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In Salem, in 1692, a dozen teenage girls, known as "the afflicted," experienced a mysterious illness that led them to become hysterical and to independently scream out that local witches were tormenting them. This led to the Salem witch trials.

The mysterious illness that gripped these teenage girls has never, to this day, been explained.

"She dreamt tonight she saw my statua,

Which, like a fountain with an hundred spouts,

Did run pure blood: and many lusty Romans

Came smiling, and did bathe their hands in it:

And these does she apply for warnings, and portents,

And evils imminent..."

--William Shakespeare, Julius Caesar

The Hudson Valley, New York

(Present Day)

For the first time in weeks, Caitlin Paine felt relaxed. Sitting comfortably on the floor of the small barn, she leaned back against a bale of hay, and exhaled. A small fire raged in the stone fireplace about ten feet away; she had just added a log, and felt reassured by the sound of cracking wood. March wasn't over yet, and tonight had been especially cold. The window on the far wall afforded a view of the night sky, and she could see the snow was still falling.

The barn was unheated, but she sat close enough to the fire for its warmth to take the edge off. She felt very comfortable, and felt her eyes getting heavy. The smell of the fire dominated the barn, and as she reclined a little bit further, she could feel the tension starting to leave her shoulders and legs.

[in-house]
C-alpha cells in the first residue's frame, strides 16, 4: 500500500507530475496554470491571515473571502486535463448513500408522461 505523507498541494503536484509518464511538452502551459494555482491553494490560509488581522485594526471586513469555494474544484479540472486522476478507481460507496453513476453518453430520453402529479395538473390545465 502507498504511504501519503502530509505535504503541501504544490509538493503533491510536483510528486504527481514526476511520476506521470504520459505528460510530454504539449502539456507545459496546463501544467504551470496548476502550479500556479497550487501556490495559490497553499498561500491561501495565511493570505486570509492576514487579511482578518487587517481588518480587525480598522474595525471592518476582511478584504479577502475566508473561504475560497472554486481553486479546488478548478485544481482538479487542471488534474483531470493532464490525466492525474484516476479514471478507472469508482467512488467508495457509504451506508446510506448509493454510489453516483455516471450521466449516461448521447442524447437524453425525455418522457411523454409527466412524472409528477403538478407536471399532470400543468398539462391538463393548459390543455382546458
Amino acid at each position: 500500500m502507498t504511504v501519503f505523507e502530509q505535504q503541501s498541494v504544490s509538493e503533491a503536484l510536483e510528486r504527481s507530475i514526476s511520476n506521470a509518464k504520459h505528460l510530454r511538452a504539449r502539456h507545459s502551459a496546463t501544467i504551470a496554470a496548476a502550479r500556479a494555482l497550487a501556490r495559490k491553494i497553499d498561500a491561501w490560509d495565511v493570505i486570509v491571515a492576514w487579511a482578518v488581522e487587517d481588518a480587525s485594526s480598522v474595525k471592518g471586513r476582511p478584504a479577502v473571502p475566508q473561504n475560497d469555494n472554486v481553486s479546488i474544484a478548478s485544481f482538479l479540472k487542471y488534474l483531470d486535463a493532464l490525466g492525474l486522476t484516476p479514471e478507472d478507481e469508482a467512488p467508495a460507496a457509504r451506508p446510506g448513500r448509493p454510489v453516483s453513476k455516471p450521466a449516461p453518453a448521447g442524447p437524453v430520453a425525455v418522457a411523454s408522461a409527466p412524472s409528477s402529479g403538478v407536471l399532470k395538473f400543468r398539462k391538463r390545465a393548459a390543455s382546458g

Of course, the real reason for her sense of peace, she knew, was not the fire, or hay, or even the shelter of the barn. It was due to him. Caleb. She sat and stared at him.

He reclined across from her, about fifteen feet away, so perfectly still. He was sleeping, and she took the opportunity to study his face, his perfect features, his pale, translucent skin. She had never seen features so perfectly chiseled. It was surreal, like staring at a sculpture. She couldn't fathom how he had been alive for 3,000 years. She, at 18, already looked older than he did.

But it was more than his features. There was an air about him, a subtle energy that he exuded. A great sense of peace. When she was around him, she knew that everything would be all right.

She was just happy that he was still there, still with her. And she allowed herself to hope that they would stay together. But even as she thought it, she chided herself, knowing that she was setting herself up for trouble. Guys like this, she knew, just didn't stick around. It just wasn't how they were built.

Caleb slept so perfectly, taking such small breaths, that it was hard for her to tell if he was even asleep. He had left earlier, he'd said, to feed. He'd returned more relaxed, carrying a stack of logs, and he'd figured a way to seal the barn door to keep out the snowy draft. He had started the fire, and now that he was asleep, she kept it going.

She reached up and took another sip of her glass of red wine, and felt the warm liquid slowly relax her. She had found the bottle in a hidden chest, under a stack of hay; she'd remembered when her little brother, Sam, stashed it there, months ago, and on a whim. She never drank, but she didn't see the harm in a few sips, especially after what she'd been through.

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